The Feminine Impact: How Women Have Influenced the Trajectory of My Life

Stephen Kimani.jpg

Article by: Stephen Kimani

Publication date:

The other day I was tracking my growth and journey with my brother. A pattern arose. Almost all significant achievements or shifts in my life, a woman had something to do with it. I had never thought of it this way. That is why I chose to celebrate these women with this article, just as a token of appreciation.



“Hey, Kim, what did you score in the mocks that we just concluded?” When she asked me this question, I was taken aback. I am a stickler for honesty. I prefer you hurt me with the truth rather than sugarcoat a lie. But at this point, I was at a crossroads. If I told her what I really scored, I advised myself, she would deem me too stupid for her caliber. My natural grade was a C plain.

But I couldn't tell a girl I was wooing that I got a C grade. That would be shooting myself in the foot, undoing any score I had with her. Don't judge me, though. Let me explain.

I was a typical boy from the village with big dreams. But after joining high school, I had gotten a little bit distracted. I got invested in the fun part and neglected the core business of school, which was to study. But back in my village, I was among the few who went to good schools (a school not in the village).

Part of my extracurricular at school was attending every function I could. Why, you ask? Girls. And music. I'd pounce on any opportunity to visit a girls' school nearby and mingle during these functions we used to call funkie. But now we were on holiday. While I was crisscrossing the village, this beautiful, unfamiliar face stopped me in my tracks. Naturally, I got curious. Who is she? Where is she from? Where does she remember me from?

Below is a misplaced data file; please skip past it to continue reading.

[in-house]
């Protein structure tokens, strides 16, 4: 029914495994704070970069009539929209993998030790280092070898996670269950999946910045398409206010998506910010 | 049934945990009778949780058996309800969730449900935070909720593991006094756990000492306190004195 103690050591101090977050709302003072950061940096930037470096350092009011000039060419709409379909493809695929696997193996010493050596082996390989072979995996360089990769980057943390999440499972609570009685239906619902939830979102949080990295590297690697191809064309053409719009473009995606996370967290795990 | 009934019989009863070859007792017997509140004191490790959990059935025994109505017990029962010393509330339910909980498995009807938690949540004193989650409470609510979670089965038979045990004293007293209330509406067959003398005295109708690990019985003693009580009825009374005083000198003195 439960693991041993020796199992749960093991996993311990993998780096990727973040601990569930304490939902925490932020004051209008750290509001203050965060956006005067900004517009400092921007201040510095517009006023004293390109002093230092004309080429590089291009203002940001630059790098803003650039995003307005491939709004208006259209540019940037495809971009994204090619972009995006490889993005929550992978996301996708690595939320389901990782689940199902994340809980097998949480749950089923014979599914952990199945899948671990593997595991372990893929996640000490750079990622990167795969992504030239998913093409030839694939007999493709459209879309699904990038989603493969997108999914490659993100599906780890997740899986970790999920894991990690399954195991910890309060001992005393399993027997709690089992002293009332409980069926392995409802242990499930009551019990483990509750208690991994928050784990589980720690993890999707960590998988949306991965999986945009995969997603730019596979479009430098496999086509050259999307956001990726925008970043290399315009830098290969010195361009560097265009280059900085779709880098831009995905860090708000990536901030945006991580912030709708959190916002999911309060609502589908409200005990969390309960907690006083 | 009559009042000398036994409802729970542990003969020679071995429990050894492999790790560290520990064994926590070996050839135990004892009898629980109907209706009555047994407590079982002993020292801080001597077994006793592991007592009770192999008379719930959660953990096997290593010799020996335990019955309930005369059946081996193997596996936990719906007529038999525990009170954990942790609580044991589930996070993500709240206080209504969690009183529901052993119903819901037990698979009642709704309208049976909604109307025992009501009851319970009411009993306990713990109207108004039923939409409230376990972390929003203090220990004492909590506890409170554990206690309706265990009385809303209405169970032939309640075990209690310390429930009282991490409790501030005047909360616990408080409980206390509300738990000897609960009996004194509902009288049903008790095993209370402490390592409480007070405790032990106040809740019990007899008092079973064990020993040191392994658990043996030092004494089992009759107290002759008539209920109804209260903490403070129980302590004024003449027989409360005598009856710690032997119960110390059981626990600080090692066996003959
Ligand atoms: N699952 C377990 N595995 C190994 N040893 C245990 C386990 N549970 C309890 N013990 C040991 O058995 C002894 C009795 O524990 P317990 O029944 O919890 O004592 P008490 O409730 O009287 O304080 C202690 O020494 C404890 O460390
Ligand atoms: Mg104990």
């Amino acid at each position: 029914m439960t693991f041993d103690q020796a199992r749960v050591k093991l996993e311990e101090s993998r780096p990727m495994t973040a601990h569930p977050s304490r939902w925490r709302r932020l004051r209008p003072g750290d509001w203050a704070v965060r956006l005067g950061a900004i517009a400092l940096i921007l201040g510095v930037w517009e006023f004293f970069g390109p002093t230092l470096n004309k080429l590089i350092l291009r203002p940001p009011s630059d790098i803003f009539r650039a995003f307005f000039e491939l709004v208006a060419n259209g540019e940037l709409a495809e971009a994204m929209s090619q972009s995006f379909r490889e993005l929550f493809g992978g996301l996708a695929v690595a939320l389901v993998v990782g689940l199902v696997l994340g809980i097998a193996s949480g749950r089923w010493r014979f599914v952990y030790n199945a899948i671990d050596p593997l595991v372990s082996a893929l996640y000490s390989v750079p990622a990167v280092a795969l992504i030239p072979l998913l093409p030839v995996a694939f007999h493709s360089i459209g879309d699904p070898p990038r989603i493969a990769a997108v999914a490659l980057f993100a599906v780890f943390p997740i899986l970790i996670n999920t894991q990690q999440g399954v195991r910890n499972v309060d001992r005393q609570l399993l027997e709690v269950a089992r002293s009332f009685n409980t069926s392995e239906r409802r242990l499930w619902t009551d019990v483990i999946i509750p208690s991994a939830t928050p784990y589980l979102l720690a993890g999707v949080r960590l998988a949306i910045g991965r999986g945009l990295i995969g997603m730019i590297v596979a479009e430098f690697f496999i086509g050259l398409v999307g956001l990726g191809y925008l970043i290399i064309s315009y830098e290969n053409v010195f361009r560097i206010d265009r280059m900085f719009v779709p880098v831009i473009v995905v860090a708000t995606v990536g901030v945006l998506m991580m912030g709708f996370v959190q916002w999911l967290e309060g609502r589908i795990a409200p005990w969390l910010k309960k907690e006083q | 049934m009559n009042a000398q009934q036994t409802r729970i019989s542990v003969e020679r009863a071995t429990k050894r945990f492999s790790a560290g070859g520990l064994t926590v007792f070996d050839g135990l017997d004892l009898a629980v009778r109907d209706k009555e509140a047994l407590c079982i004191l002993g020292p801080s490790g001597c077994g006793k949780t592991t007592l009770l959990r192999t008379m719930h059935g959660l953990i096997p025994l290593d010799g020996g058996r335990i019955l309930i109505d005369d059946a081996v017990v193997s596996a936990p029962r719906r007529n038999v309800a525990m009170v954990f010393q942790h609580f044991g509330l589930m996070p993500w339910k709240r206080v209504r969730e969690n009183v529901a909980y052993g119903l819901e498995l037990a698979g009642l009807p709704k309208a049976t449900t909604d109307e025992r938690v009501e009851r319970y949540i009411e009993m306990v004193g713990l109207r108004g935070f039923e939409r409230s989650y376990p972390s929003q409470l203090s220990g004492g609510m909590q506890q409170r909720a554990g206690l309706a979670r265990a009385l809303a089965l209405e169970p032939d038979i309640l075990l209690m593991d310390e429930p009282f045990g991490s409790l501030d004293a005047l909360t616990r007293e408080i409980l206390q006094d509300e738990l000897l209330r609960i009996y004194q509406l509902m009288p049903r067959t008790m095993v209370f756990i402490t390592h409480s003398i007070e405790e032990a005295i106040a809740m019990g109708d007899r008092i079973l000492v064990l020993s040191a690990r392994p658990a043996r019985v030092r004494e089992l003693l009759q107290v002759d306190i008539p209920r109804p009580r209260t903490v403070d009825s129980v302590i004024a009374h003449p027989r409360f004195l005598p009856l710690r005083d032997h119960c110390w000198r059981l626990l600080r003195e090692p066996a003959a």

This sent me on a hunt. Eventually, I got a chance to speak with her. Just as I was trying to deliver my manifesto, she started with the dreary school talk. We realized that we had done a similar exam. This prompted her to ask how I scored in the said exams.

The question threw me off balance. Now, if I told the truth, I would sabotage myself, or so I thought.

"Oh, I scored a B plus," I said, grinning like a self-made champion. "What about you?"

"An A minus" And then she smiled, that hauntingly attractive smile I had already fallen for.

Goodness, had I told her the truth, I would have been toast. In my head, an A- (minus) and a C (plain) didn't meet anywhere in a romantic setting.

As she was staying at her grandmother’s place at the time, we had plenty of time to get well acquainted. We even committed to a relationship. But at the back of my head I knew, I had some making up to do. I was a boy in love. And I had to play catch-up, if the relationship was to see a good number of moons.

When schools reopened, I joined form four. I knew I had one year to make up for my lies because come KCSE, I could not hide. My dirty laundry would be publicly aired out and she would cheapen the man I was.

Because of Rahab, I turned my life around and focused on the core business of school. By the end of the year, I had attained the B+ I had purported before. This is where I feel like hitching up my belt and saying, maybe love really does conquer all.

And that was the first time an encounter with a woman shifted the trajectory of my life.